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Catch alert drumline trial

The Queensland Government is trialling catch alert drumlines in the Great Barrier Reef Marine Park. Catch alert drumlines use satellite technology to notify contractors when an animal is caught.

The trial is delivered by the Department of Agriculture and Fisheries and funded by the Australian Government Reef Trust. It is being conducted in accordance with the permit issued by the Great Barrier Reef Marine Park Authority.

The New South Wales Department of Primary Industries Shark Program team has shared details of their SMART drumline trial (a type of catch alert drumline) to assist with the Queensland catch alert drumline trial.

This trial is part of the Queensland Government’s investment in trials of alternative shark mitigation technology, to determine what may be suitable for Queensland coastal conditions.

Locations

Catch alert drumlines will be trialled at four beaches in the Capricorn Coast (Yeppoon) region:

  • Mulambin Beach
  • Tanby Point
  • Fisherman Beach
  • Emu Park Beach

Timing

From September 2021 to June 2022.

About catch alert drumlines and traditional drumlines

Both traditional and catch alert drumlines use baited hooks to target and catch potentially dangerous sharks, aiming to reduce the risk to people in the water at popular beaches. There are differences in the way the equipment operates.

Traditional drumlines

Traditional drumline © Queensland Government
Shark control program drumline. The image shows drumline components of floats, anchor and hook.
  • Used at Queensland beaches since 1962.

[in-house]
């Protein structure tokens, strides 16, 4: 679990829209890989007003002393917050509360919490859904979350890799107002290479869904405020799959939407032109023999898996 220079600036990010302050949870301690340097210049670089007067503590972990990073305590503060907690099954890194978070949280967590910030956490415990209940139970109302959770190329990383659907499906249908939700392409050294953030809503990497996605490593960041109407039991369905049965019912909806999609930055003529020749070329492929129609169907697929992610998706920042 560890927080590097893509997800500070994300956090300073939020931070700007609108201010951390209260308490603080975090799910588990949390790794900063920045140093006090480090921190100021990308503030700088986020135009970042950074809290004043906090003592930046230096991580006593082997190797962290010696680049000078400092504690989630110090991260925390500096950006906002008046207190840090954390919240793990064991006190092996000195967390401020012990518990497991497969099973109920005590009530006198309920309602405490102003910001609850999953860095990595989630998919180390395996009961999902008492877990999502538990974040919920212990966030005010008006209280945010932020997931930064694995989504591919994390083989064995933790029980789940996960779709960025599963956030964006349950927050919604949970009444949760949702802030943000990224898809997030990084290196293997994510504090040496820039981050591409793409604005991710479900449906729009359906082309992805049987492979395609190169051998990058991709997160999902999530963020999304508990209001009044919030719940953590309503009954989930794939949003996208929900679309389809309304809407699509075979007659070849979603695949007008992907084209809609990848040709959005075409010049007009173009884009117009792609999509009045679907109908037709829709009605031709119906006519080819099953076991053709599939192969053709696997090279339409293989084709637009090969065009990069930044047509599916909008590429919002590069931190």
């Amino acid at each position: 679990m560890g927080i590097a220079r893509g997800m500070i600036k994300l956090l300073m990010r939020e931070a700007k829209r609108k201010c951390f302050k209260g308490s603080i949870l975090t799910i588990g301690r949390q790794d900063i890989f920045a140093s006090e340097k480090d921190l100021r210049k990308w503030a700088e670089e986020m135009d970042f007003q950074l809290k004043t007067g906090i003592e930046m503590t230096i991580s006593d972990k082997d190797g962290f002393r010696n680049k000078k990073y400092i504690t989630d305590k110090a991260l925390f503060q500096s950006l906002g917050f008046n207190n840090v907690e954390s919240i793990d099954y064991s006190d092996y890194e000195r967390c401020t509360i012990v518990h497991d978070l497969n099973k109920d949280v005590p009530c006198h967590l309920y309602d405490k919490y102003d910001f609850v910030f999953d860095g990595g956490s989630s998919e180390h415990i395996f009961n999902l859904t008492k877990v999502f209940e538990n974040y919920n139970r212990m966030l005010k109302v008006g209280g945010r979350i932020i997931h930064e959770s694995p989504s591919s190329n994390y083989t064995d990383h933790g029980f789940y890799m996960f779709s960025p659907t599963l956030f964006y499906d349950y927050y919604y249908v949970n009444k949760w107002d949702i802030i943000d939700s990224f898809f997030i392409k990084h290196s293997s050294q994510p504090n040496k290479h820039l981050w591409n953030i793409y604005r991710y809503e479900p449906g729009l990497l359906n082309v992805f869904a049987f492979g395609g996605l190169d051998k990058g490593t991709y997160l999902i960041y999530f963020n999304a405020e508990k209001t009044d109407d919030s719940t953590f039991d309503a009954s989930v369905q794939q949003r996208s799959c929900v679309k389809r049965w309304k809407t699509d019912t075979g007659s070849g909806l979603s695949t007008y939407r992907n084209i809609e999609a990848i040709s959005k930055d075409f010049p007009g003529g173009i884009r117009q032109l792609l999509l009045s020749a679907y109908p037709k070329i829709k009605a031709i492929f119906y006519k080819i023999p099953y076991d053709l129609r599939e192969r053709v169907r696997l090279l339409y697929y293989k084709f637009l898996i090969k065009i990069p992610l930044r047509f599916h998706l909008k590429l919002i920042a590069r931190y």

• A baited shark fishing hook is suspended from a large plastic float anchored to the sea bed.
  • Drumlines in the Great Barrier Reef Marine Park are checked daily by contractors on servicing days. The hooks are temporarily de-baited and rendered ineffective on non-servicing days.

Catch alert drumlines

Catch alert drumline © Queensland Government
Shark control program catch alert drumline. The image shows catch alert drumline components of floats, anchor, catch alert unit, triggering magnet and hook.
  • Catch alert drumlines use satellite technology to rapidly notify contractors when an animal is caught.
  • SMART drumlines (developed at Reunion Island and trialled in New South Wales and Western Australia) are a type of catch alert drumline.
  • Trial underway at Capricorn Coast from September 2021 to June 2022.
  • Same hook, bait and float as a traditional drumline.

Trial aims

  • Compare catches of potentially dangerous sharks and other marine animals on traditional and catch alert drumlines.
  • Compare the rates of survival, at point of release, of marine animals captured on traditional and catch alert drumlines.
  • Consider trial results to determine whether catch alert drumlines are suitable for long term use in Queensland coastal conditions.

Trial methodology

Catch alert drumlines are being trialled at four beaches in the Capricorn Coast region where traditional drumlines have been in place. Traditional and catch alert drumlines will be used alternatively in sequence, with the order reversed periodically. Overall the same number of drumlines will remain in place at each beach, twenty-two (22) in total across the four trial beaches.